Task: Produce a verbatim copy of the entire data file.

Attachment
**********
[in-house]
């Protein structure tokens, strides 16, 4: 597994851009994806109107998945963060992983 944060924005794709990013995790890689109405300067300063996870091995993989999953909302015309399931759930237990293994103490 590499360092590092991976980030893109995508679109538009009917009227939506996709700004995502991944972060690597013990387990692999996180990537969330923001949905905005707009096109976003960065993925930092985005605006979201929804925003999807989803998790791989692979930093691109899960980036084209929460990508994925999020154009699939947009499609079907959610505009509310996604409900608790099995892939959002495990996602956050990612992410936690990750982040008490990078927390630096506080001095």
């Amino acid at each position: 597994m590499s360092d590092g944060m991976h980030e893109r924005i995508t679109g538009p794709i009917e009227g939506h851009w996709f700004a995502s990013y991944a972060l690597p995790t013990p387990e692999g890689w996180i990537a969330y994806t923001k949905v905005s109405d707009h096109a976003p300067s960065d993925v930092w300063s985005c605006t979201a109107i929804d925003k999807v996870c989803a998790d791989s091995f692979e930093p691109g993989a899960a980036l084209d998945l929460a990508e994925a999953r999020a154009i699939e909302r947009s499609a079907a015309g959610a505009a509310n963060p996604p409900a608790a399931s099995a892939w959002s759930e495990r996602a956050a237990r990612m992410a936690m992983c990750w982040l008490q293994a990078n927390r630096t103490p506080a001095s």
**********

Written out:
[in-house]
């Protein structure tokens, strides 16, 4: 597994851009994806109107998945963060992983 944060924005794709990013995790890689109405300067300063996870091995993989999953909302015309399931759930237990293994103490 590499360092590092991976980030893109995508679109538009009917009227939506996709700004995502991944972060690597013990387990692999996180990537969330923001949905905005707009096109976003960065993925930092985005605006979201929804925003999807989803998790791989692979930093691109899960980036084209929460990508994925999020154009699939947009499609079907959610505009509310996604409900608790099995892939959002495990996602956050990612992410936690990750982040008490990078927390630096506080001095």
């Amino acid at each position: 597994m590499s360092d590092g944060m991976h980030e893109r924005i995508t679109g538009p794709i009917e009227g939506h851009w996709f700004a995502s990013y991944a972060l690597p995790t013990p387990e692999g890689w996180i990537a969330y994806t923001k949905v905005s109405d707009h096109a976003p300067s960065d993925v930092w300063s985005c605006t979201a109107i929804d925003k999807v996870c989803a998790d791989s091995f692979e930093p691109g993989a899960a980036l084209d998945l929460a990508e994925a999953r999020a154009i699939e909302r947009s499609a079907a015309g959610a505009a509310n963060p996604p409900a608790a399931s099995a892939w959002s759930e495990r996602a956050a237990r990612m992410a936690m992983c990750w982040l008490q293994a990078n927390r630096t103490p506080a001095s």